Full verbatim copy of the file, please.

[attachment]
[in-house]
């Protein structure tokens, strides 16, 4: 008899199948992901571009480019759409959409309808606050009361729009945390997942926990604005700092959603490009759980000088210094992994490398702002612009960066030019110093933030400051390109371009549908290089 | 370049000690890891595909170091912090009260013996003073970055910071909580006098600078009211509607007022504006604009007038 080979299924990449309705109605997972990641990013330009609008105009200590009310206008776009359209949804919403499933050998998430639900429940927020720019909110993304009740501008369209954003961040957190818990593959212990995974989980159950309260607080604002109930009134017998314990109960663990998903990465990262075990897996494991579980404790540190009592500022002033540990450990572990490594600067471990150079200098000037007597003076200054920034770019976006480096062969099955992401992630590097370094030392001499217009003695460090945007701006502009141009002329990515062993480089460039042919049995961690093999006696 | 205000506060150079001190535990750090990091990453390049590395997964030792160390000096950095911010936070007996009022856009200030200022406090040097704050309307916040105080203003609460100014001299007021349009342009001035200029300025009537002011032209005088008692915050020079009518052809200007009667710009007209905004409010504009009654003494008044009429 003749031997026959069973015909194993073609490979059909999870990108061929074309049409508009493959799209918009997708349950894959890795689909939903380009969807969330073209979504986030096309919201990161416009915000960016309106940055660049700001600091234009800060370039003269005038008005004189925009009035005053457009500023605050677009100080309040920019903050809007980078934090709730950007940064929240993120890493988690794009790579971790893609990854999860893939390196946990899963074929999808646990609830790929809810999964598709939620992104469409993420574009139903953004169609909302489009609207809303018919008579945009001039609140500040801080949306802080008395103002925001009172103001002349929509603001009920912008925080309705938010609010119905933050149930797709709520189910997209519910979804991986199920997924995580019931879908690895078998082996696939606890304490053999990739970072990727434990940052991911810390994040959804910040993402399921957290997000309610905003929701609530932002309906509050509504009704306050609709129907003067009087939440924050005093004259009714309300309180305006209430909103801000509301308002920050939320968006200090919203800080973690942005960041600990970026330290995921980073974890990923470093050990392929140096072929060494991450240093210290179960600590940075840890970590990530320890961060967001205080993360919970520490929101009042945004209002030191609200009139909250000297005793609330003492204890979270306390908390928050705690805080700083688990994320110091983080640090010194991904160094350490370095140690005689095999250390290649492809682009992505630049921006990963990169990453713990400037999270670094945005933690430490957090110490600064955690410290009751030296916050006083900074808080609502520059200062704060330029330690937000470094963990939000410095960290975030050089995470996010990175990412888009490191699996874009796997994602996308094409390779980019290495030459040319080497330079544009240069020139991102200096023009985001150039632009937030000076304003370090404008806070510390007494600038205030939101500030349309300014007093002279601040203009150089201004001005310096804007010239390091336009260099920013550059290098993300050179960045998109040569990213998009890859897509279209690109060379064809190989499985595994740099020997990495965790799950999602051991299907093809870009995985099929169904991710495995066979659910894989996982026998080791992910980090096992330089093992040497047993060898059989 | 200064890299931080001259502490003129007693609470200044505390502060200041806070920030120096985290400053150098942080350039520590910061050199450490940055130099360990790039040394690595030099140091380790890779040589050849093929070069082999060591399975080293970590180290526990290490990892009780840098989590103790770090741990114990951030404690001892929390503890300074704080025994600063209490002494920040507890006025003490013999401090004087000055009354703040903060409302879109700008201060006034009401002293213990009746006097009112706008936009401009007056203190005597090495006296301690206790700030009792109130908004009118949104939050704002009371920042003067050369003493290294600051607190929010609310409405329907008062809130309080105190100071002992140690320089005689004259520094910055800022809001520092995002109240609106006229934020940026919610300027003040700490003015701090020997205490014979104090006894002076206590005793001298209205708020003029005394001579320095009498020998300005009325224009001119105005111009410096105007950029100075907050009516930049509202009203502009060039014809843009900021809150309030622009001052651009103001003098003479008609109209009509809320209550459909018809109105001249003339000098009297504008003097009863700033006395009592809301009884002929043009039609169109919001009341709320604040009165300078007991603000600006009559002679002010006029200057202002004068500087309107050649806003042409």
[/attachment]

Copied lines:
[in-house]
């Protein structure tokens, strides 16, 4: 008899199948992901571009480019759409959409309808606050009361729009945390997942926990604005700092959603490009759980000088210094992994490398702002612009960066030019110093933030400051390109371009549908290089 | 370049000690890891595909170091912090009260013996003073970055910071909580006098600078009211509607007022504006604009007038 080979299924990449309705109605997972990641990013330009609008105009200590009310206008776009359209949804919403499933050998998430639900429940927020720019909110993304009740501008369209954003961040957190818990593959212990995974989980159950309260607080604002109930009134017998314990109960663990998903990465990262075990897996494991579980404790540190009592500022002033540990450990572990490594600067471990150079200098000037007597003076200054920034770019976006480096062969099955992401992630590097370094030392001499217009003695460090945007701006502009141009002329990515062993480089460039042919049995961690093999006696 | 205000506060150079001190535990750090990091990453390049590395997964030792160390000096950095911010936070007996009022856009200030200022406090040097704050309307916040105080203003609460100014001299007021349009342009001035200029300025009537002011032209005088008692915050020079009518052809200007009667710009007209905004409010504009009654003494008044009429 003749031997026959069973015909194993073609490979059909999870990108061929074309049409508009493959799209918009997708349950894959890795689909939903380009969807969330073209979504986030096309919201990161416009915000960016309106940055660049700001600091234009800060370039003269005038008005004189925009009035005053457009500023605050677009100080309040920019903050809007980078934090709730950007940064929240993120890493988690794009790579971790893609990854999860893939390196946990899963074929999808646990609830790929809810999964598709939620992104469409993420574009139903953004169609909302489009609207809303018919008579945009001039609140500040801080949306802080008395103002925001009172103001002349929509603001009920912008925080309705938010609010119905933050149930797709709520189910997209519910979804991986199920997924995580019931879908690895078998082996696939606890304490053999990739970072990727434990940052991911810390994040959804910040993402399921957290997000309610905003929701609530932002309906509050509504009704306050609709129907003067009087939440924050005093004259009714309300309180305006209430909103801000509301308002920050939320968006200090919203800080973690942005960041600990970026330290995921980073974890990923470093050990392929140096072929060494991450240093210290179960600590940075840890970590990530320890961060967001205080993360919970520490929101009042945004209002030191609200009139909250000297005793609330003492204890979270306390908390928050705690805080700083688990994320110091983080640090010194991904160094350490370095140690005689095999250390290649492809682009992505630049921006990963990169990453713990400037999270670094945005933690430490957090110490600064955690410290009751030296916050006083900074808080609502520059200062704060330029330690937000470094963990939000410095960290975030050089995470996010990175990412888009490191699996874009796997994602996308094409390779980019290495030459040319080497330079544009240069020139991102200096023009985001150039632009937030000076304003370090404008806070510390007494600038205030939101500030349309300014007093002279601040203009150089201004001005310096804007010239390091336009260099920013550059290098993300050179960045998109040569990213998009890859897509279209690109060379064809190989499985595994740099020997990495965790799950999602051991299907093809870009995985099929169904991710495995066979659910894989996982026998080791992910980090096992330089093992040497047993060898059989 | 200064890299931080001259502490003129007693609470200044505390502060200041806070920030120096985290400053150098942080350039520590910061050199450490940055130099360990790039040394690595030099140091380790890779040589050849093929070069082999060591399975080293970590180290526990290490990892009780840098989590103790770090741990114990951030404690001892929390503890300074704080025994600063209490002494920040507890006025003490013999401090004087000055009354703040903060409302879109700008201060006034009401002293213990009746006097009112706008936009401009007056203190005597090495006296301690206790700030009792109130908004009118949104939050704002009371920042003067050369003493290294600051607190929010609310409405329907008062809130309080105190100071002992140690320089005689004259520094910055800022809001520092995002109240609106006229934020940026919610300027003040700490003015701090020997205490014979104090006894002076206590005793001298209205708020003029005394001579320095009498020998300005009325224009001119105005111009410096105007950029100075907050009516930049509202009203502009060039014809843009900021809150309030622009001052651009103001003098003479008609109209009509809320209550459909018809109105001249003339000098009297504008003097009863700033006395009592809301009884002929043009039609169109919001009341709320604040009165300078007991603000600006009559002679002010006029200057202002004068500087309107050649806003042409």